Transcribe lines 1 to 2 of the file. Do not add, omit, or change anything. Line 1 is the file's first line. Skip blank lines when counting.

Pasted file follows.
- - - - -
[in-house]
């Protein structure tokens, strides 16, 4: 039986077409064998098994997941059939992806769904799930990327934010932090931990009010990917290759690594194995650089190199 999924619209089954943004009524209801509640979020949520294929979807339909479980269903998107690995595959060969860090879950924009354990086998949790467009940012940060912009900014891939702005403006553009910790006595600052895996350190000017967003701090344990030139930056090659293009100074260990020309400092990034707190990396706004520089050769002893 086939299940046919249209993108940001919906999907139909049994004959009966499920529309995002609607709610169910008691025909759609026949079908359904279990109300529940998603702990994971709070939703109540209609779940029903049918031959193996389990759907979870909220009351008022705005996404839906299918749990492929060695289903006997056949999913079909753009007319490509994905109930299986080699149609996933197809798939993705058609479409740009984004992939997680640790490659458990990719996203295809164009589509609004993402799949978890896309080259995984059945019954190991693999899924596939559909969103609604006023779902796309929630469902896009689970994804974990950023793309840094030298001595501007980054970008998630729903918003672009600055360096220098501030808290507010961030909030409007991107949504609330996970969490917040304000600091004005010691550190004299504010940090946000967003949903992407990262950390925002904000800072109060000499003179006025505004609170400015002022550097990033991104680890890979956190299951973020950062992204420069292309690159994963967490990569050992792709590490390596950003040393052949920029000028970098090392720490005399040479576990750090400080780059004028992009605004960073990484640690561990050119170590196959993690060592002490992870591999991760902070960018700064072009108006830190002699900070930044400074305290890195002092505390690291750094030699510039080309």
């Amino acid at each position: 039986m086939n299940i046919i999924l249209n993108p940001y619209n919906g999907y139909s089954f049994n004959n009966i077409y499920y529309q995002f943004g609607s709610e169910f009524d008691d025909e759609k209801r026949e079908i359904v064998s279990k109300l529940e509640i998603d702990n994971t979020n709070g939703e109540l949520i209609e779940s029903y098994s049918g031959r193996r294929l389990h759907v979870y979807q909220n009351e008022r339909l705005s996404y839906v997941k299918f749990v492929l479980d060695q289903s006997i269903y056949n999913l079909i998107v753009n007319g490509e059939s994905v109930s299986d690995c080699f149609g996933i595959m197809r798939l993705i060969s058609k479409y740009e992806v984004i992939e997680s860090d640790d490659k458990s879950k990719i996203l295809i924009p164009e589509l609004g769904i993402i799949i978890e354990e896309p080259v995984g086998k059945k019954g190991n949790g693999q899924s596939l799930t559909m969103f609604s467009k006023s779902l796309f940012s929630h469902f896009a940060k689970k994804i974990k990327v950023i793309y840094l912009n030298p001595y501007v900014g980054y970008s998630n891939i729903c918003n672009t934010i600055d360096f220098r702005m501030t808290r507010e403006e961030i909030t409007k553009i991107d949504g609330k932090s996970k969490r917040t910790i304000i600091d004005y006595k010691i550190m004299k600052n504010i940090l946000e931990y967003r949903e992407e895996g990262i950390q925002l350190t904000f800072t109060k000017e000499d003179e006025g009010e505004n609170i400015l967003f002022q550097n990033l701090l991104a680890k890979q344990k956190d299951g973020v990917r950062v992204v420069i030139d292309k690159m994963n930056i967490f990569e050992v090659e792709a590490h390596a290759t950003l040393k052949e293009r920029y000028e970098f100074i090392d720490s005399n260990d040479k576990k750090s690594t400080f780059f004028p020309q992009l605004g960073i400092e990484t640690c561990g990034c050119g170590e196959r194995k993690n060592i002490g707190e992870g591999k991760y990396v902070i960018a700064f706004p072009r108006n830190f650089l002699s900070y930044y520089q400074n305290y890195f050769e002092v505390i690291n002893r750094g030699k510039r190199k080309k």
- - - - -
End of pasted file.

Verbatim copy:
[in-house]
């Protein structure tokens, strides 16, 4: 039986077409064998098994997941059939992806769904799930990327934010932090931990009010990917290759690594194995650089190199 999924619209089954943004009524209801509640979020949520294929979807339909479980269903998107690995595959060969860090879950924009354990086998949790467009940012940060912009900014891939702005403006553009910790006595600052895996350190000017967003701090344990030139930056090659293009100074260990020309400092990034707190990396706004520089050769002893 086939299940046919249209993108940001919906999907139909049994004959009966499920529309995002609607709610169910008691025909759609026949079908359904279990109300529940998603702990994971709070939703109540209609779940029903049918031959193996389990759907979870909220009351008022705005996404839906299918749990492929060695289903006997056949999913079909753009007319490509994905109930299986080699149609996933197809798939993705058609479409740009984004992939997680640790490659458990990719996203295809164009589509609004993402799949978890896309080259995984059945019954190991693999899924596939559909969103609604006023779902796309929630469902896009689970994804974990950023793309840094030298001595501007980054970008998630729903918003672009600055360096220098501030808290507010961030909030409007991107949504609330996970969490917040304000600091004005010691550190004299504010940090946000967003949903992407990262950390925002904000800072109060000499003179006025505004609170400015002022550097990033991104680890890979956190299951973020950062992204420069292309690159994963967490990569050992792709590490390596950003040393052949920029000028970098090392720490005399040479576990750090400080780059004028992009605004960073990484640690561990050119170590196959993690060592002490992870591999991760902070960018700064072009108006830190002699900070930044400074305290890195002092505390690291750094030699510039080309």